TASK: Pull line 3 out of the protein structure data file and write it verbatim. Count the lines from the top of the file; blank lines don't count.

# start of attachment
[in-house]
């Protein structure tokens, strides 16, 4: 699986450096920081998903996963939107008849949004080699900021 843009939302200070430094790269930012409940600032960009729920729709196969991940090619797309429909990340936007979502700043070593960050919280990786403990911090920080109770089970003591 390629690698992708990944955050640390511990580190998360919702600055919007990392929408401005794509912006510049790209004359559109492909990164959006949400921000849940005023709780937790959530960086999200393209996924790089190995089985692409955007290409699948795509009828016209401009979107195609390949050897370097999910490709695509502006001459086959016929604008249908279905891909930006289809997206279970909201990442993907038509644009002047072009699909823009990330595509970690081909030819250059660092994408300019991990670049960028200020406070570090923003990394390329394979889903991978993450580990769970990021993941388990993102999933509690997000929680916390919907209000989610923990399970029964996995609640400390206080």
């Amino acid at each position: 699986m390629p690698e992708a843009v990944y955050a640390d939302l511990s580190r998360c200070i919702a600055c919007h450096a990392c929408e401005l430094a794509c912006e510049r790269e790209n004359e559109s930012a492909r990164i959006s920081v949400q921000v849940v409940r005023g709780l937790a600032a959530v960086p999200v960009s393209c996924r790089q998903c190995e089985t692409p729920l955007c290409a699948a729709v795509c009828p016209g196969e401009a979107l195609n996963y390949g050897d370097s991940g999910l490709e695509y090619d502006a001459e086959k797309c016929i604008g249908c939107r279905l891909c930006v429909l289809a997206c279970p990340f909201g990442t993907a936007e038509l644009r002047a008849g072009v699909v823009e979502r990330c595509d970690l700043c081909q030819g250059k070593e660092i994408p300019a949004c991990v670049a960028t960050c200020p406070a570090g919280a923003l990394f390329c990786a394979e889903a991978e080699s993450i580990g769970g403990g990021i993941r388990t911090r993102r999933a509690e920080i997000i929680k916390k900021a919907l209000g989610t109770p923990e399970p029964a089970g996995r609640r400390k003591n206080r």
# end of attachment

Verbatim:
């Amino acid at each position: 699986m390629p690698e992708a843009v990944y955050a640390d939302l511990s580190r998360c200070i919702a600055c919007h450096a990392c929408e401005l430094a794509c912006e510049r790269e790209n004359e559109s930012a492909r990164i959006s920081v949400q921000v849940v409940r005023g709780l937790a600032a959530v960086p999200v960009s393209c996924r790089q998903c190995e089985t692409p729920l955007c290409a699948a729709v795509c009828p016209g196969e401009a979107l195609n996963y390949g050897d370097s991940g999910l490709e695509y090619d502006a001459e086959k797309c016929i604008g249908c939107r279905l891909c930006v429909l289809a997206c279970p990340f909201g990442t993907a936007e038509l644009r002047a008849g072009v699909v823009e979502r990330c595509d970690l700043c081909q030819g250059k070593e660092i994408p300019a949004c991990v670049a960028t960050c200020p406070a570090g919280a923003l990394f390329c990786a394979e889903a991978e080699s993450i580990g769970g403990g990021i993941r388990t911090r993102r999933a509690e920080i997000i929680k916390k900021a919907l209000g989610t109770p923990e399970p029964a089970g996995r609640r400390k003591n206080r």